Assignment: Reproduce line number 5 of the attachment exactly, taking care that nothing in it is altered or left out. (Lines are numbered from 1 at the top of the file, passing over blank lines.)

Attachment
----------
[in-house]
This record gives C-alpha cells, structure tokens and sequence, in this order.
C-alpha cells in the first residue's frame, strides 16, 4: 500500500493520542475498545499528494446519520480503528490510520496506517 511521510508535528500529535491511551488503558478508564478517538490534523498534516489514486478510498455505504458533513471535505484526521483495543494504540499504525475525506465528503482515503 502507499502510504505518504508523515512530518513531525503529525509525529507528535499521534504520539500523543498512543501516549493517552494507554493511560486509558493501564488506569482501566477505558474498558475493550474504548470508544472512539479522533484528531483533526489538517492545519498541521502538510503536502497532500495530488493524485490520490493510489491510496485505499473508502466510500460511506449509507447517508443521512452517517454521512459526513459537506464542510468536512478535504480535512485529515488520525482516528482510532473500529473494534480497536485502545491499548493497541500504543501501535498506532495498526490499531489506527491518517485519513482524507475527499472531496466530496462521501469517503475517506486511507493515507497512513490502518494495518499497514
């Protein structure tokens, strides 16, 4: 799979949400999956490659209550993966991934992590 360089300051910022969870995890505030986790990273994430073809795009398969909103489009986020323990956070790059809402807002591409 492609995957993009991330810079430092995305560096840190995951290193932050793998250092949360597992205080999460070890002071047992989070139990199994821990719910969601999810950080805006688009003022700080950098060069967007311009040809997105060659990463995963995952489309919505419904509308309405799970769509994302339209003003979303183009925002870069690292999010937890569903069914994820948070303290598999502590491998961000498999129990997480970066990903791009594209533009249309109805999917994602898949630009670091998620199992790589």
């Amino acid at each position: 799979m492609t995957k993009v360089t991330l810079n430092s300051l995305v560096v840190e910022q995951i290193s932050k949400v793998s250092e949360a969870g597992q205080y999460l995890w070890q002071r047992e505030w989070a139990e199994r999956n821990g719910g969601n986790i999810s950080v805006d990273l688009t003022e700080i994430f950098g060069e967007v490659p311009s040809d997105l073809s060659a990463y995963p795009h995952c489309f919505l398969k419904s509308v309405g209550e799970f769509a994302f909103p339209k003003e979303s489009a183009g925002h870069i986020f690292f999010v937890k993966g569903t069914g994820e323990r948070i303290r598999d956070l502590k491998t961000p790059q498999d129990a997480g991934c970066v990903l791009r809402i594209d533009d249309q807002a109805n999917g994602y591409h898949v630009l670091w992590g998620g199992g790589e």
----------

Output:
């Amino acid at each position: 799979m492609t995957k993009v360089t991330l810079n430092s300051l995305v560096v840190e910022q995951i290193s932050k949400v793998s250092e949360a969870g597992q205080y999460l995890w070890q002071r047992e505030w989070a139990e199994r999956n821990g719910g969601n986790i999810s950080v805006d990273l688009t003022e700080i994430f950098g060069e967007v490659p311009s040809d997105l073809s060659a990463y995963p795009h995952c489309f919505l398969k419904s509308v309405g209550e799970f769509a994302f909103p339209k003003e979303s489009a183009g925002h870069i986020f690292f999010v937890k993966g569903t069914g994820e323990r948070i303290r598999d956070l502590k491998t961000p790059q498999d129990a997480g991934c970066v990903l791009r809402i594209d533009d249309q807002a109805n999917g994602y591409h898949v630009l670091w992590g998620g199992g790589e």